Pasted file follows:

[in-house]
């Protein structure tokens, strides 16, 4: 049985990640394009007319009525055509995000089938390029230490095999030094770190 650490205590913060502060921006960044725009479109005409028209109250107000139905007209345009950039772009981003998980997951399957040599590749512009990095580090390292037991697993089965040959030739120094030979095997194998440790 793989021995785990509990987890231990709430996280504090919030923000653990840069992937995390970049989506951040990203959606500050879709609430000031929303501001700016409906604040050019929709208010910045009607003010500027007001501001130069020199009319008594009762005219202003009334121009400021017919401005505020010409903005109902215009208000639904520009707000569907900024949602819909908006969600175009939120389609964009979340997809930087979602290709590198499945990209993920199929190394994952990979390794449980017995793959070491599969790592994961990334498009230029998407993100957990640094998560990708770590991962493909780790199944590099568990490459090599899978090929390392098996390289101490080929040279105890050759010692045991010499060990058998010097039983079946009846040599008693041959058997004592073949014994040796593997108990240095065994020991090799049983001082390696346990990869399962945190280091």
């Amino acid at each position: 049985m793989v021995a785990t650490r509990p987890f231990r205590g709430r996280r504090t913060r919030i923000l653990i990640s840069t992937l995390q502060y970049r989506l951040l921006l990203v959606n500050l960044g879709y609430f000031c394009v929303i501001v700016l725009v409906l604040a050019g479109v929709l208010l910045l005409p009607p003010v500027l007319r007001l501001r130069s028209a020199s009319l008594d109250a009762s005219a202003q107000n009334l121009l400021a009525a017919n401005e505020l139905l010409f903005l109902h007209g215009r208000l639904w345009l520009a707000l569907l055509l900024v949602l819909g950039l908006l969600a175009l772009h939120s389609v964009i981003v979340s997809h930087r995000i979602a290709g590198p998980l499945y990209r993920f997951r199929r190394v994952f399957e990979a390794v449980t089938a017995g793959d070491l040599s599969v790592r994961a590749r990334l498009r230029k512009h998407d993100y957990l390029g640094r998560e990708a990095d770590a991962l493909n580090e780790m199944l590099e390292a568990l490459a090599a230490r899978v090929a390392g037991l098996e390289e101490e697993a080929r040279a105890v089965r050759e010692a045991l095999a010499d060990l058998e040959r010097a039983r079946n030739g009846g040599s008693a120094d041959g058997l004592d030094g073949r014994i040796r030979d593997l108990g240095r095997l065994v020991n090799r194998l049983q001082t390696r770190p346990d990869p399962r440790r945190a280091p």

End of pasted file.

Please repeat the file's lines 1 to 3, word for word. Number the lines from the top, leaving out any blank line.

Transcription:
[in-house]
């Protein structure tokens, strides 16, 4: 049985990640394009007319009525055509995000089938390029230490095999030094770190 650490205590913060502060921006960044725009479109005409028209109250107000139905007209345009950039772009981003998980997951399957040599590749512009990095580090390292037991697993089965040959030739120094030979095997194998440790 793989021995785990509990987890231990709430996280504090919030923000653990840069992937995390970049989506951040990203959606500050879709609430000031929303501001700016409906604040050019929709208010910045009607003010500027007001501001130069020199009319008594009762005219202003009334121009400021017919401005505020010409903005109902215009208000639904520009707000569907900024949602819909908006969600175009939120389609964009979340997809930087979602290709590198499945990209993920199929190394994952990979390794449980017995793959070491599969790592994961990334498009230029998407993100957990640094998560990708770590991962493909780790199944590099568990490459090599899978090929390392098996390289101490080929040279105890050759010692045991010499060990058998010097039983079946009846040599008693041959058997004592073949014994040796593997108990240095065994020991090799049983001082390696346990990869399962945190280091």
């Amino acid at each position: 049985m793989v021995a785990t650490r509990p987890f231990r205590g709430r996280r504090t913060r919030i923000l653990i990640s840069t992937l995390q502060y970049r989506l951040l921006l990203v959606n500050l960044g879709y609430f000031c394009v929303i501001v700016l725009v409906l604040a050019g479109v929709l208010l910045l005409p009607p003010v500027l007319r007001l501001r130069s028209a020199s009319l008594d109250a009762s005219a202003q107000n009334l121009l400021a009525a017919n401005e505020l139905l010409f903005l109902h007209g215009r208000l639904w345009l520009a707000l569907l055509l900024v949602l819909g950039l908006l969600a175009l772009h939120s389609v964009i981003v979340s997809h930087r995000i979602a290709g590198p998980l499945y990209r993920f997951r199929r190394v994952f399957e990979a390794v449980t089938a017995g793959d070491l040599s599969v790592r994961a590749r990334l498009r230029k512009h998407d993100y957990l390029g640094r998560e990708a990095d770590a991962l493909n580090e780790m199944l590099e390292a568990l490459a090599a230490r899978v090929a390392g037991l098996e390289e101490e697993a080929r040279a105890v089965r050759e010692a045991l095999a010499d060990l058998e040959r010097a039983r079946n030739g009846g040599s008693a120094d041959g058997l004592d030094g073949r014994i040796r030979d593997l108990g240095r095997l065994v020991n090799r194998l049983q001082t390696r770190p346990d990869p399962r440790r945190a280091p």